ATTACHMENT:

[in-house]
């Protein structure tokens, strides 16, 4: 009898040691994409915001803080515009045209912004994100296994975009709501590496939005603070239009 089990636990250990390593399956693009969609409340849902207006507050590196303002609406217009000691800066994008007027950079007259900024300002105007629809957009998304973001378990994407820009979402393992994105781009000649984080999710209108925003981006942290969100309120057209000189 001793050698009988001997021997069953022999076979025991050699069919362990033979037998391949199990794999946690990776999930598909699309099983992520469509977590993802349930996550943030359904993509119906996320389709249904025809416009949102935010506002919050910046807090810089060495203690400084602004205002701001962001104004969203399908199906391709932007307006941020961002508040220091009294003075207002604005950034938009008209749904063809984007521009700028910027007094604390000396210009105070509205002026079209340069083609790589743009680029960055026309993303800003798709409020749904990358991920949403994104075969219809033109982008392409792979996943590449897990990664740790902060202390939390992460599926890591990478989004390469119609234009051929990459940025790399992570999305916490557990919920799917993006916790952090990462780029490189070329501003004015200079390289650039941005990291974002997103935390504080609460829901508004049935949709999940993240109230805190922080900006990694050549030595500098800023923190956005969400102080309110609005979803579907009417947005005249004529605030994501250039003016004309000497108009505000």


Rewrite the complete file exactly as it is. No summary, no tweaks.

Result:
[in-house]
């Protein structure tokens, strides 16, 4: 009898040691994409915001803080515009045209912004994100296994975009709501590496939005603070239009 089990636990250990390593399956693009969609409340849902207006507050590196303002609406217009000691800066994008007027950079007259900024300002105007629809957009998304973001378990994407820009979402393992994105781009000649984080999710209108925003981006942290969100309120057209000189 001793050698009988001997021997069953022999076979025991050699069919362990033979037998391949199990794999946690990776999930598909699309099983992520469509977590993802349930996550943030359904993509119906996320389709249904025809416009949102935010506002919050910046807090810089060495203690400084602004205002701001962001104004969203399908199906391709932007307006941020961002508040220091009294003075207002604005950034938009008209749904063809984007521009700028910027007094604390000396210009105070509205002026079209340069083609790589743009680029960055026309993303800003798709409020749904990358991920949403994104075969219809033109982008392409792979996943590449897990990664740790902060202390939390992460599926890591990478989004390469119609234009051929990459940025790399992570999305916490557990919920799917993006916790952090990462780029490189070329501003004015200079390289650039941005990291974002997103935390504080609460829901508004049935949709999940993240109230805190922080900006990694050549030595500098800023923190956005969400102080309110609005979803579907009417947005005249004529605030994501250039003016004309000497108009505000």